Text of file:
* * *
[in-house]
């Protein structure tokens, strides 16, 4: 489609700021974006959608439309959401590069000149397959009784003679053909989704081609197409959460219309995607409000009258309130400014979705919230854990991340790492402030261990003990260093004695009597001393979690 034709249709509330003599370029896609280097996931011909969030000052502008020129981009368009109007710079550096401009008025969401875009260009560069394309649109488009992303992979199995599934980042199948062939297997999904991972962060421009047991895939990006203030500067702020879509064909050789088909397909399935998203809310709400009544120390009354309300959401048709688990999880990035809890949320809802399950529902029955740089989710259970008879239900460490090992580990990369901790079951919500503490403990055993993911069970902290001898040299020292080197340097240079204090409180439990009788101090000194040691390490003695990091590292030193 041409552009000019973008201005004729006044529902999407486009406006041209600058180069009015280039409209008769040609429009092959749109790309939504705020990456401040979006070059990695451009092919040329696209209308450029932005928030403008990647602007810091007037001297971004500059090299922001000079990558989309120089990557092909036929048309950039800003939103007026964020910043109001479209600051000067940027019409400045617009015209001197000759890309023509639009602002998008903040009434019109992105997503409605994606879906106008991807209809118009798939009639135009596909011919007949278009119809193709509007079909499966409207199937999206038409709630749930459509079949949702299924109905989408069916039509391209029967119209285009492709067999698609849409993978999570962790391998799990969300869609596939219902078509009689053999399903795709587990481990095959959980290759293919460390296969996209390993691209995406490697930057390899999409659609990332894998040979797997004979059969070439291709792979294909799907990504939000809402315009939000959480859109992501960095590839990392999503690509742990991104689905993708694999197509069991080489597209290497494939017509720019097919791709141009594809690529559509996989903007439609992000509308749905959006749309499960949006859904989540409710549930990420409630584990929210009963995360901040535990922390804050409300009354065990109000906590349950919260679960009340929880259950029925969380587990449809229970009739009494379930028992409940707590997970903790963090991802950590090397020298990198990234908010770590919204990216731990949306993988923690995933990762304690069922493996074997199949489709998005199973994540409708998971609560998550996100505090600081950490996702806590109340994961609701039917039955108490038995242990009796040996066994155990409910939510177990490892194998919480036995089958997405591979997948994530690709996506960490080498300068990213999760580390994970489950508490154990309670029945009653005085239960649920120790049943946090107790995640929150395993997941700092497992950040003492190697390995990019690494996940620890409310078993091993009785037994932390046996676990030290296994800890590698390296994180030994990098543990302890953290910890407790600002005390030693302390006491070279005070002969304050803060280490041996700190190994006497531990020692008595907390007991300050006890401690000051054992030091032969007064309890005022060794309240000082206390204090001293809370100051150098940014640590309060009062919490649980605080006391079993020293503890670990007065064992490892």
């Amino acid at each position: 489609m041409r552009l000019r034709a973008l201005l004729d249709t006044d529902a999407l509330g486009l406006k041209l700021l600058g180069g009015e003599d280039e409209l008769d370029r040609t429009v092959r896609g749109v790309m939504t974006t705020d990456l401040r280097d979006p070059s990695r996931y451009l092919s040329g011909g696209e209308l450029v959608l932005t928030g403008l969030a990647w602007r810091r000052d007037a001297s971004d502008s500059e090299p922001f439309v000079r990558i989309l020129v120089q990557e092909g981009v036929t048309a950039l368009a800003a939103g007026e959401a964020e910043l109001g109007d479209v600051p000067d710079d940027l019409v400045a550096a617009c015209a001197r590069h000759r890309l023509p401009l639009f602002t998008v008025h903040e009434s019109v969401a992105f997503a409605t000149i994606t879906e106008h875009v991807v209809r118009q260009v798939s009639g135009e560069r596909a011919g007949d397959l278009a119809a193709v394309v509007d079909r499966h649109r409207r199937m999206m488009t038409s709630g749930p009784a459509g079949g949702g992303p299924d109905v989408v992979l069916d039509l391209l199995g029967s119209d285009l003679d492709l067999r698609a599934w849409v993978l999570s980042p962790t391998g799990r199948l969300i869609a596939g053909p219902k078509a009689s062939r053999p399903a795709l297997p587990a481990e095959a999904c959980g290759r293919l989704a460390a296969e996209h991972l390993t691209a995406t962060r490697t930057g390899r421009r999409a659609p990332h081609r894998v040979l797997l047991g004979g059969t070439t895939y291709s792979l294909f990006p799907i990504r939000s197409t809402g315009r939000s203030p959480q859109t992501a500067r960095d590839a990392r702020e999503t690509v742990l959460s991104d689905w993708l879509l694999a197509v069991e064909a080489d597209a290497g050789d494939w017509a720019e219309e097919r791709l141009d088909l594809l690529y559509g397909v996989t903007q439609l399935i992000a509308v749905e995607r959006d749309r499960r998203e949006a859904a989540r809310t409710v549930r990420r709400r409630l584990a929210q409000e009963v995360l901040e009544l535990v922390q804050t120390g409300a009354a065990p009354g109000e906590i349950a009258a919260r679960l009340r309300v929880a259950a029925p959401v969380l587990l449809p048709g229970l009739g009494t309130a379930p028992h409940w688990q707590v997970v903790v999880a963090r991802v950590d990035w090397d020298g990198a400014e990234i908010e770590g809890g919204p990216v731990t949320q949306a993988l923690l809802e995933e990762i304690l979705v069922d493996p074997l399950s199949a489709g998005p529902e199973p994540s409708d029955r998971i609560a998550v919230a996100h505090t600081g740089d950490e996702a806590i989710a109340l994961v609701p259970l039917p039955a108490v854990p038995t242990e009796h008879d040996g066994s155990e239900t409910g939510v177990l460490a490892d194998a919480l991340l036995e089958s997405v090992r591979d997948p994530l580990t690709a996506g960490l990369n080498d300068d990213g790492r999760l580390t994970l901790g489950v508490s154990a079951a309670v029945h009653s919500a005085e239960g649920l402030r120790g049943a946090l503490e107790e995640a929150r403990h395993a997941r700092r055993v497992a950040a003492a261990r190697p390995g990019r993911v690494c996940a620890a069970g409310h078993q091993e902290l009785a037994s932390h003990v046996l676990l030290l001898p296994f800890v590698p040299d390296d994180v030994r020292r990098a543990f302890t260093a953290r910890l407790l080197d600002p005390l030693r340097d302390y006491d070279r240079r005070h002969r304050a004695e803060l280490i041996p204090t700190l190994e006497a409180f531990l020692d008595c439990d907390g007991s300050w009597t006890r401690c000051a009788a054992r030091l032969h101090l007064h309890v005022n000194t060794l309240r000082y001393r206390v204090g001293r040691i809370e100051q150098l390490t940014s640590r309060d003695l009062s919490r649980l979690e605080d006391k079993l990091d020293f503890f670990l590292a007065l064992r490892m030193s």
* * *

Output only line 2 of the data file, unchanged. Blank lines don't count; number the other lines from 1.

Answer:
């Protein structure tokens, strides 16, 4: 489609700021974006959608439309959401590069000149397959009784003679053909989704081609197409959460219309995607409000009258309130400014979705919230854990991340790492402030261990003990260093004695009597001393979690 034709249709509330003599370029896609280097996931011909969030000052502008020129981009368009109007710079550096401009008025969401875009260009560069394309649109488009992303992979199995599934980042199948062939297997999904991972962060421009047991895939990006203030500067702020879509064909050789088909397909399935998203809310709400009544120390009354309300959401048709688990999880990035809890949320809802399950529902029955740089989710259970008879239900460490090992580990990369901790079951919500503490403990055993993911069970902290001898040299020292080197340097240079204090409180439990009788101090000194040691390490003695990091590292030193 041409552009000019973008201005004729006044529902999407486009406006041209600058180069009015280039409209008769040609429009092959749109790309939504705020990456401040979006070059990695451009092919040329696209209308450029932005928030403008990647602007810091007037001297971004500059090299922001000079990558989309120089990557092909036929048309950039800003939103007026964020910043109001479209600051000067940027019409400045617009015209001197000759890309023509639009602002998008903040009434019109992105997503409605994606879906106008991807209809118009798939009639135009596909011919007949278009119809193709509007079909499966409207199937999206038409709630749930459509079949949702299924109905989408069916039509391209029967119209285009492709067999698609849409993978999570962790391998799990969300869609596939219902078509009689053999399903795709587990481990095959959980290759293919460390296969996209390993691209995406490697930057390899999409659609990332894998040979797997004979059969070439291709792979294909799907990504939000809402315009939000959480859109992501960095590839990392999503690509742990991104689905993708694999197509069991080489597209290497494939017509720019097919791709141009594809690529559509996989903007439609992000509308749905959006749309499960949006859904989540409710549930990420409630584990929210009963995360901040535990922390804050409300009354065990109000906590349950919260679960009340929880259950029925969380587990449809229970009739009494379930028992409940707590997970903790963090991802950590090397020298990198990234908010770590919204990216731990949306993988923690995933990762304690069922493996074997199949489709998005199973994540409708998971609560998550996100505090600081950490996702806590109340994961609701039917039955108490038995242990009796040996066994155990409910939510177990490892194998919480036995089958997405591979997948994530690709996506960490080498300068990213999760580390994970489950508490154990309670029945009653005085239960649920120790049943946090107790995640929150395993997941700092497992950040003492190697390995990019690494996940620890409310078993091993009785037994932390046996676990030290296994800890590698390296994180030994990098543990302890953290910890407790600002005390030693302390006491070279005070002969304050803060280490041996700190190994006497531990020692008595907390007991300050006890401690000051054992030091032969007064309890005022060794309240000082206390204090001293809370100051150098940014640590309060009062919490649980605080006391079993020293503890670990007065064992490892």